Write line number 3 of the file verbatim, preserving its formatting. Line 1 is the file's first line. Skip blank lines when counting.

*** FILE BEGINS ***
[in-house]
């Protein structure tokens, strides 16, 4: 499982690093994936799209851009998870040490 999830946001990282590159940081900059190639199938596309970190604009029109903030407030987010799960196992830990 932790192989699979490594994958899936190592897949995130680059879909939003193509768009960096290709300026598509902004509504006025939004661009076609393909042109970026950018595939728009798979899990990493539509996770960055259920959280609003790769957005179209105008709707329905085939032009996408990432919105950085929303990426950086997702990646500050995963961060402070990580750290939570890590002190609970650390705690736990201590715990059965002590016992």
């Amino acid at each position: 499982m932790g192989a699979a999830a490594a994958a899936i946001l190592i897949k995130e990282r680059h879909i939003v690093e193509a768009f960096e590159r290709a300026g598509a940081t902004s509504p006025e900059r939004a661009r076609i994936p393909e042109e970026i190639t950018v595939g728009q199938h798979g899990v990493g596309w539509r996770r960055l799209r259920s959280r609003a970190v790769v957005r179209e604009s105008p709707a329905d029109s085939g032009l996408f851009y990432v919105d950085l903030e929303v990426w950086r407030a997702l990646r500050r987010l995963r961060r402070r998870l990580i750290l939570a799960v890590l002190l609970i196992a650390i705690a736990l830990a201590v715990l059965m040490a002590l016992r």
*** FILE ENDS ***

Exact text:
């Amino acid at each position: 499982m932790g192989a699979a999830a490594a994958a899936i946001l190592i897949k995130e990282r680059h879909i939003v690093e193509a768009f960096e590159r290709a300026g598509a940081t902004s509504p006025e900059r939004a661009r076609i994936p393909e042109e970026i190639t950018v595939g728009q199938h798979g899990v990493g596309w539509r996770r960055l799209r259920s959280r609003a970190v790769v957005r179209e604009s105008p709707a329905d029109s085939g032009l996408f851009y990432v919105d950085l903030e929303v990426w950086r407030a997702l990646r500050r987010l995963r961060r402070r998870l990580i750290l939570a799960v890590l002190l609970i196992a650390i705690a736990l830990a201590v715990l059965m040490a002590l016992r």